Significantly, IKEA builds on the unique operations management where customers have the flexibility of moving around the stores to pick whatever they want thus eliminating the need for sales personnel. The philosophy behind this approach is not to hassle the customers but instead allow them to make their shopping decisions at their own convenient time. As such, if customers are in need of any advice, the staff only guides them around the store. Process Types and Layout Design It is significant to understand that the older stores for IKEA are usually very large often designed around a layout feature that is one way.
Schonsleben (2007, pp 91-92) underscores that such layout design leads customers on the natural consumption way. In essence, this layout design is made to encourage customer to tour the stores and see the products in entirety as opposed to the customary retail stores that allow customers to go straight to sections with products they need. Newer IKEA stores on the contrary integrate the use of glass for aesthetic as well as functional reasons. In this way, there are advanced self service warehouses, which reduce the costs of energy and improve the morale of the staff, give an improved and better impression of the product.
In addition, IKEA involves a warehouse design in their store integrating a showroom and a market place on one end. This allows for the stock to kept and still allow large stock quantities to be accessed at a single day. According to Hoek and Harrison (2008, pp 145-146), most stores of IKEA company are designed in a layout that reflects a unified business platform such that at the end of the warehouse, there is a cashier and similarly, the returned, damaged or formerly showcased furniture which are not in the good condition are taken out of the IKEA product range and sold at a significant discount.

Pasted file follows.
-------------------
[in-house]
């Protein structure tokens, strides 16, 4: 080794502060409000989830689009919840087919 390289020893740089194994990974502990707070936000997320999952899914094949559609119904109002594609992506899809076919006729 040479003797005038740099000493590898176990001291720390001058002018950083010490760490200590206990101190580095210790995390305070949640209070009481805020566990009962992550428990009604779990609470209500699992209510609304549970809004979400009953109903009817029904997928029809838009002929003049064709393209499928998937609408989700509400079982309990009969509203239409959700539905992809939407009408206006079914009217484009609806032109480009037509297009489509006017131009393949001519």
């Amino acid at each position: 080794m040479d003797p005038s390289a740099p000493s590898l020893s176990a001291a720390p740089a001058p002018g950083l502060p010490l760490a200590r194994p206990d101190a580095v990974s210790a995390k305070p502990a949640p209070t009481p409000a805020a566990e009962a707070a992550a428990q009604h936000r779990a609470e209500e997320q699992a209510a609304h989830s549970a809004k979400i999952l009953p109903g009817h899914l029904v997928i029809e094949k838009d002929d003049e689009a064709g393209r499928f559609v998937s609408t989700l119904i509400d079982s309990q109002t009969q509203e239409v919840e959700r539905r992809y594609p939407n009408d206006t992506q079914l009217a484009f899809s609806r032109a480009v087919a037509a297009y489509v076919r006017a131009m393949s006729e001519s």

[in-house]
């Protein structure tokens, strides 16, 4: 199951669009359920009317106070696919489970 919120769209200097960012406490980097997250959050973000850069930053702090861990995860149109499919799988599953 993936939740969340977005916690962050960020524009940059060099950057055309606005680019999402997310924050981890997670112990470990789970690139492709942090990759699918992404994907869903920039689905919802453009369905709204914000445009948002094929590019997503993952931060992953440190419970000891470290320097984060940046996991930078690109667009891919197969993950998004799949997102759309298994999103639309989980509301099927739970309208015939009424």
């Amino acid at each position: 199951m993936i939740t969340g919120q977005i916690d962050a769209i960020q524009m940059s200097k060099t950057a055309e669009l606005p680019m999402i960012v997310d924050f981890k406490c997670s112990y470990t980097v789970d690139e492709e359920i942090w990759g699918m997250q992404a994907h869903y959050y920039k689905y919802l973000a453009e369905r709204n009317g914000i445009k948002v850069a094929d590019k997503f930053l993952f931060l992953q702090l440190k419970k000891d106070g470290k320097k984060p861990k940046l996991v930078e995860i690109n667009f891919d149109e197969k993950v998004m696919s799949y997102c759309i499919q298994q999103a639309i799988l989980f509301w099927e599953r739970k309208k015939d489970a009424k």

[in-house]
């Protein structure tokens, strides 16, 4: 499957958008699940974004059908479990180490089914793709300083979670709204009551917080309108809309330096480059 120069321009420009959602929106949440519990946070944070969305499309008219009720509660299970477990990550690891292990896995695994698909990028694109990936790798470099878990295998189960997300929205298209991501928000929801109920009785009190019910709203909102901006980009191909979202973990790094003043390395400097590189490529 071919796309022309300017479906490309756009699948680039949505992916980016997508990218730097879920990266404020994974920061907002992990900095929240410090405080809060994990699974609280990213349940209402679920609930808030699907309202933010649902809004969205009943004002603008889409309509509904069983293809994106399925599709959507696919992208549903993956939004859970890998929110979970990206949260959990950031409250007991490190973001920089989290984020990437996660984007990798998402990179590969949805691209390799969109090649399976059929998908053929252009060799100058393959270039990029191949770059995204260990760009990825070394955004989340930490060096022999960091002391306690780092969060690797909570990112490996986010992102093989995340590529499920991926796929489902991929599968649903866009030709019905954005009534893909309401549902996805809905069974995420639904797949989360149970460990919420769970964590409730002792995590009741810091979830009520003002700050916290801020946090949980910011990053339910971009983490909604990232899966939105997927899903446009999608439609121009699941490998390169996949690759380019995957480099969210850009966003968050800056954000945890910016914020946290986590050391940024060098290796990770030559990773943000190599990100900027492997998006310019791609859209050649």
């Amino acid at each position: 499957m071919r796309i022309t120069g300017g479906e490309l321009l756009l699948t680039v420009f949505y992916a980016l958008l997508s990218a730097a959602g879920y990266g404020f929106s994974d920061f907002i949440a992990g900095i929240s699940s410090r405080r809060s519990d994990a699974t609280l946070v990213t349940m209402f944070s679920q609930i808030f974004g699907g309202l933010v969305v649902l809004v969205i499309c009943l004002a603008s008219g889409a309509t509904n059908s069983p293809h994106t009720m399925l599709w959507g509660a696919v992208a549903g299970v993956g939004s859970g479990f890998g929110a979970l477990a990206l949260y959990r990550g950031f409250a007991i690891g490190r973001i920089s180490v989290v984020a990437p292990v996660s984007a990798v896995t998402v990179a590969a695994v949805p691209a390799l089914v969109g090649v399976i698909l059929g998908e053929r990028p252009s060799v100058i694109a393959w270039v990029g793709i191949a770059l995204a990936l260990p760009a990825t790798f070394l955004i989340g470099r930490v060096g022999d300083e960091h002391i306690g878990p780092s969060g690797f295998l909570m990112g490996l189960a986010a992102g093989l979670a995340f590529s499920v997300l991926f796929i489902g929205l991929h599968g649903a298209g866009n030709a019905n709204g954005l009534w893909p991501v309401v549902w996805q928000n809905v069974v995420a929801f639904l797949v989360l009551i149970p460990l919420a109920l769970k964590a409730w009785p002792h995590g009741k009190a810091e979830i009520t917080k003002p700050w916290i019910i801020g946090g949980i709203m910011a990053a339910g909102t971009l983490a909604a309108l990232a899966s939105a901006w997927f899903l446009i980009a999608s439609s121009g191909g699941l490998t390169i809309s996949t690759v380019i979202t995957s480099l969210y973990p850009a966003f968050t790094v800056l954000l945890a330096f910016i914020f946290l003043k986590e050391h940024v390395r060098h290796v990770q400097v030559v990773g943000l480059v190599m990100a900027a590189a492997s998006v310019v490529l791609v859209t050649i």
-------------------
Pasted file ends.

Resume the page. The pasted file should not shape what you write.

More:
This means that the operations management and logistic helps IKEA company to communicate the policy of environmental issues. As such, the stores have omitted spaces and the vast stores are located outside the city centers to primarily cushion the element of traffic access and land costs. Facility Design The facility design of IKEA in light with operations and logistics management concerns the wider angle of moving finished products to the customer. In facility design, Greasley (1888, pp 79-81) argues that the element of physical distribution is factored in, where the customer becomes the final destination in the whole channel of marketing.
Accordingly, IKEA Company uses the availability of the product as the important aspect of facility design where each participant in the marketing channel makes a significant contribution in the production and consumption of products. Through the process of facility design and physical distribution, IKEA enhances the customer space and time making it an integral part in the operations management. The logic of this design aims at providing well established warehousing, transport and inventory controls. It also provides IKEA with an opportunity to plan and control supply chains by reaching at strategic decisions.